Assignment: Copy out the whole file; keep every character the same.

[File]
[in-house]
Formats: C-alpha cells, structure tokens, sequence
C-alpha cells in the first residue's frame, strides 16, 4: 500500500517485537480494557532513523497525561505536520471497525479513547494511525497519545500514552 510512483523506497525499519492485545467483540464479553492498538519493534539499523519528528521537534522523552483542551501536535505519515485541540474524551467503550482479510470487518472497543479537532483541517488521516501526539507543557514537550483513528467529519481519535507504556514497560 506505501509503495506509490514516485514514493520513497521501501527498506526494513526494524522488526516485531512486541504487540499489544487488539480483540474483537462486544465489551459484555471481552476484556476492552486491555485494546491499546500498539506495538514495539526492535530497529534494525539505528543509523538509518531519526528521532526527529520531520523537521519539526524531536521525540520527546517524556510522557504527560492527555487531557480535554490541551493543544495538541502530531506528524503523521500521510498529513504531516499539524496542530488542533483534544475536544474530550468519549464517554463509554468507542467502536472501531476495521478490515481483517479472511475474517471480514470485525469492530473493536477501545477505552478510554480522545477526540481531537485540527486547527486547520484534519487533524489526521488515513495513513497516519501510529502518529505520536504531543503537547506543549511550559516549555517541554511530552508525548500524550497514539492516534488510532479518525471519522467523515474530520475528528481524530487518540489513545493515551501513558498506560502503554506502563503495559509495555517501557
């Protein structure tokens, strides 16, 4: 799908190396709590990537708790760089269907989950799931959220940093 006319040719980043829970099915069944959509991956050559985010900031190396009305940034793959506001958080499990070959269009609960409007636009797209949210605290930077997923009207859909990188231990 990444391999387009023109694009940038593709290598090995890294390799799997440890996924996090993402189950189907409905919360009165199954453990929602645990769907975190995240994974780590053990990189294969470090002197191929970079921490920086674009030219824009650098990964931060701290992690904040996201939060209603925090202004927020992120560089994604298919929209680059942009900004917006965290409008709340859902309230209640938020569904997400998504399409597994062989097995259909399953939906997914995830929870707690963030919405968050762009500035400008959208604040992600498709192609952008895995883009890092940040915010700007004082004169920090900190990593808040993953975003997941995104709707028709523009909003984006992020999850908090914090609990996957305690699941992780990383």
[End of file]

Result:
[in-house]
Formats: C-alpha cells, structure tokens, sequence
C-alpha cells in the first residue's frame, strides 16, 4: 500500500517485537480494557532513523497525561505536520471497525479513547494511525497519545500514552 510512483523506497525499519492485545467483540464479553492498538519493534539499523519528528521537534522523552483542551501536535505519515485541540474524551467503550482479510470487518472497543479537532483541517488521516501526539507543557514537550483513528467529519481519535507504556514497560 506505501509503495506509490514516485514514493520513497521501501527498506526494513526494524522488526516485531512486541504487540499489544487488539480483540474483537462486544465489551459484555471481552476484556476492552486491555485494546491499546500498539506495538514495539526492535530497529534494525539505528543509523538509518531519526528521532526527529520531520523537521519539526524531536521525540520527546517524556510522557504527560492527555487531557480535554490541551493543544495538541502530531506528524503523521500521510498529513504531516499539524496542530488542533483534544475536544474530550468519549464517554463509554468507542467502536472501531476495521478490515481483517479472511475474517471480514470485525469492530473493536477501545477505552478510554480522545477526540481531537485540527486547527486547520484534519487533524489526521488515513495513513497516519501510529502518529505520536504531543503537547506543549511550559516549555517541554511530552508525548500524550497514539492516534488510532479518525471519522467523515474530520475528528481524530487518540489513545493515551501513558498506560502503554506502563503495559509495555517501557
């Protein structure tokens, strides 16, 4: 799908190396709590990537708790760089269907989950799931959220940093 006319040719980043829970099915069944959509991956050559985010900031190396009305940034793959506001958080499990070959269009609960409007636009797209949210605290930077997923009207859909990188231990 990444391999387009023109694009940038593709290598090995890294390799799997440890996924996090993402189950189907409905919360009165199954453990929602645990769907975190995240994974780590053990990189294969470090002197191929970079921490920086674009030219824009650098990964931060701290992690904040996201939060209603925090202004927020992120560089994604298919929209680059942009900004917006965290409008709340859902309230209640938020569904997400998504399409597994062989097995259909399953939906997914995830929870707690963030919405968050762009500035400008959208604040992600498709192609952008895995883009890092940040915010700007004082004169920090900190990593808040993953975003997941995104709707028709523009909003984006992020999850908090914090609990996957305690699941992780990383």